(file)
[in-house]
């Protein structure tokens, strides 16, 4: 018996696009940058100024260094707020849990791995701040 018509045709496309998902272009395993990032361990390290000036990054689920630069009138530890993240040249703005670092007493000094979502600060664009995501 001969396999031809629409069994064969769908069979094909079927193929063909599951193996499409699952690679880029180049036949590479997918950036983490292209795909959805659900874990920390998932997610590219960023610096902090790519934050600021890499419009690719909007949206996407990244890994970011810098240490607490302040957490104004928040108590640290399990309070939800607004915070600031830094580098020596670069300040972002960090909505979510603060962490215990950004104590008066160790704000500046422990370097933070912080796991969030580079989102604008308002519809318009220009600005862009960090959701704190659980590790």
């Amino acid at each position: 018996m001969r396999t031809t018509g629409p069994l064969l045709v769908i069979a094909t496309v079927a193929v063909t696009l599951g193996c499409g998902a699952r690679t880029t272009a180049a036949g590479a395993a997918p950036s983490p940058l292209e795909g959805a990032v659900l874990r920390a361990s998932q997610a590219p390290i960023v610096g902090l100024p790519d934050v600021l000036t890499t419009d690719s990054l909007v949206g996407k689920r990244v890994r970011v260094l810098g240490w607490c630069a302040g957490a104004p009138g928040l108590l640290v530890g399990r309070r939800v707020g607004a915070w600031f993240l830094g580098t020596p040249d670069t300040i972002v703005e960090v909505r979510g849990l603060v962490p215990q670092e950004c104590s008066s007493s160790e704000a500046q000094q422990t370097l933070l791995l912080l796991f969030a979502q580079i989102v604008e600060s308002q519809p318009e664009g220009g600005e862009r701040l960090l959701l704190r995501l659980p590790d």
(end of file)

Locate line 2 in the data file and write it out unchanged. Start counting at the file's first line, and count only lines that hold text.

């Protein structure tokens, strides 16, 4: 018996696009940058100024260094707020849990791995701040 018509045709496309998902272009395993990032361990390290000036990054689920630069009138530890993240040249703005670092007493000094979502600060664009995501 001969396999031809629409069994064969769908069979094909079927193929063909599951193996499409699952690679880029180049036949590479997918950036983490292209795909959805659900874990920390998932997610590219960023610096902090790519934050600021890499419009690719909007949206996407990244890994970011810098240490607490302040957490104004928040108590640290399990309070939800607004915070600031830094580098020596670069300040972002960090909505979510603060962490215990950004104590008066160790704000500046422990370097933070912080796991969030580079989102604008308002519809318009220009600005862009960090959701704190659980590790």